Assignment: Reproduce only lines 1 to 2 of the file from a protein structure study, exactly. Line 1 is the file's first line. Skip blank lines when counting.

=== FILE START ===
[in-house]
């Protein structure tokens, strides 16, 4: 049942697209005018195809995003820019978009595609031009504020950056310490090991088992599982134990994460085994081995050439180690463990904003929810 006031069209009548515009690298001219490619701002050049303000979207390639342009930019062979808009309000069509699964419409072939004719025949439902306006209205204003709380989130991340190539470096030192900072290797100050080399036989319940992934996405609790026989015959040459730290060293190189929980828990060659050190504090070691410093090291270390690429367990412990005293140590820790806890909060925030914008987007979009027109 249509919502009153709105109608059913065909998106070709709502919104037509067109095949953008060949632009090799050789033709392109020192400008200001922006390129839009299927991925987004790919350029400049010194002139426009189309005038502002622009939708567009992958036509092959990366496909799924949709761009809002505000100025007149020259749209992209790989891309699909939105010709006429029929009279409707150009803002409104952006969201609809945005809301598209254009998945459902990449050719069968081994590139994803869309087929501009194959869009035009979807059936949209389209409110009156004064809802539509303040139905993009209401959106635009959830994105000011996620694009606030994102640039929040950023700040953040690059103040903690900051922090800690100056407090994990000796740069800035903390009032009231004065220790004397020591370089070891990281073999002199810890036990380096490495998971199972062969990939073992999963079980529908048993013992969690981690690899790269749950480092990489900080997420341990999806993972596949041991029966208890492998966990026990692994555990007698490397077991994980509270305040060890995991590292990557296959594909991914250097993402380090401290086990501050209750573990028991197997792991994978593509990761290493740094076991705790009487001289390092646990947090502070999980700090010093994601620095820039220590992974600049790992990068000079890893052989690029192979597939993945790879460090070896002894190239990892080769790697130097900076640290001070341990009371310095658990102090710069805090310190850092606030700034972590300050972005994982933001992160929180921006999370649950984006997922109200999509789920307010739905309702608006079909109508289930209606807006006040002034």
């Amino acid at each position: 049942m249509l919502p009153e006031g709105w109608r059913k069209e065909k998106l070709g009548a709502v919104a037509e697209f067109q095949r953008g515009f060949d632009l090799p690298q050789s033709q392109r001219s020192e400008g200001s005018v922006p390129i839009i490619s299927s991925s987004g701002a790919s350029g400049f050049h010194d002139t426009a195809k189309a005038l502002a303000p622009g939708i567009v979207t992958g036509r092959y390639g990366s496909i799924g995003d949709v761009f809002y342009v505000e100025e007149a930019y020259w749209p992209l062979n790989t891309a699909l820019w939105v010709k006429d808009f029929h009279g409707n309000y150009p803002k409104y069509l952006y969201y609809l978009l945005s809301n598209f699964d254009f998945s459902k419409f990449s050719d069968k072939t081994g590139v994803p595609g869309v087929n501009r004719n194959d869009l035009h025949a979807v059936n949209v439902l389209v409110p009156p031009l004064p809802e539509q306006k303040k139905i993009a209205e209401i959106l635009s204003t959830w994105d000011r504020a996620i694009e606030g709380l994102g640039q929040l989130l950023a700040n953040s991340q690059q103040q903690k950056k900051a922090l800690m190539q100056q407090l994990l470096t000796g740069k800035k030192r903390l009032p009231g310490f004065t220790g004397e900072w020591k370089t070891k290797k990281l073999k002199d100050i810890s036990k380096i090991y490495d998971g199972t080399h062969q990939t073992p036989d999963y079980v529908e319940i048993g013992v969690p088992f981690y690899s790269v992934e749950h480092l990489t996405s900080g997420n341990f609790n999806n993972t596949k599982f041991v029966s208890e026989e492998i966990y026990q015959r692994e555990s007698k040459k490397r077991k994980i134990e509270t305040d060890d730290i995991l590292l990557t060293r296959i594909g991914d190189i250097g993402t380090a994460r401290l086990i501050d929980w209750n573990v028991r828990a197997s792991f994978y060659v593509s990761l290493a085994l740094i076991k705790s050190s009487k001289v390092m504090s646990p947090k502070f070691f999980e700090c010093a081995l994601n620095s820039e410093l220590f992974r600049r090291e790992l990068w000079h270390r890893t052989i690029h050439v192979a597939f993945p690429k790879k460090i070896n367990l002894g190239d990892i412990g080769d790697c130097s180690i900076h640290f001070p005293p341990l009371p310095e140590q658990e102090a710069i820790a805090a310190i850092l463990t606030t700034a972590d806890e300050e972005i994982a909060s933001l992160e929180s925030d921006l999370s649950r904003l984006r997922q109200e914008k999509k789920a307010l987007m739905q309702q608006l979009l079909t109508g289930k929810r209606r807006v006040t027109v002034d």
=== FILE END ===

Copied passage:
[in-house]
């Protein structure tokens, strides 16, 4: 049942697209005018195809995003820019978009595609031009504020950056310490090991088992599982134990994460085994081995050439180690463990904003929810 006031069209009548515009690298001219490619701002050049303000979207390639342009930019062979808009309000069509699964419409072939004719025949439902306006209205204003709380989130991340190539470096030192900072290797100050080399036989319940992934996405609790026989015959040459730290060293190189929980828990060659050190504090070691410093090291270390690429367990412990005293140590820790806890909060925030914008987007979009027109 249509919502009153709105109608059913065909998106070709709502919104037509067109095949953008060949632009090799050789033709392109020192400008200001922006390129839009299927991925987004790919350029400049010194002139426009189309005038502002622009939708567009992958036509092959990366496909799924949709761009809002505000100025007149020259749209992209790989891309699909939105010709006429029929009279409707150009803002409104952006969201609809945005809301598209254009998945459902990449050719069968081994590139994803869309087929501009194959869009035009979807059936949209389209409110009156004064809802539509303040139905993009209401959106635009959830994105000011996620694009606030994102640039929040950023700040953040690059103040903690900051922090800690100056407090994990000796740069800035903390009032009231004065220790004397020591370089070891990281073999002199810890036990380096490495998971199972062969990939073992999963079980529908048993013992969690981690690899790269749950480092990489900080997420341990999806993972596949041991029966208890492998966990026990692994555990007698490397077991994980509270305040060890995991590292990557296959594909991914250097993402380090401290086990501050209750573990028991197997792991994978593509990761290493740094076991705790009487001289390092646990947090502070999980700090010093994601620095820039220590992974600049790992990068000079890893052989690029192979597939993945790879460090070896002894190239990892080769790697130097900076640290001070341990009371310095658990102090710069805090310190850092606030700034972590300050972005994982933001992160929180921006999370649950984006997922109200999509789920307010739905309702608006079909109508289930209606807006006040002034």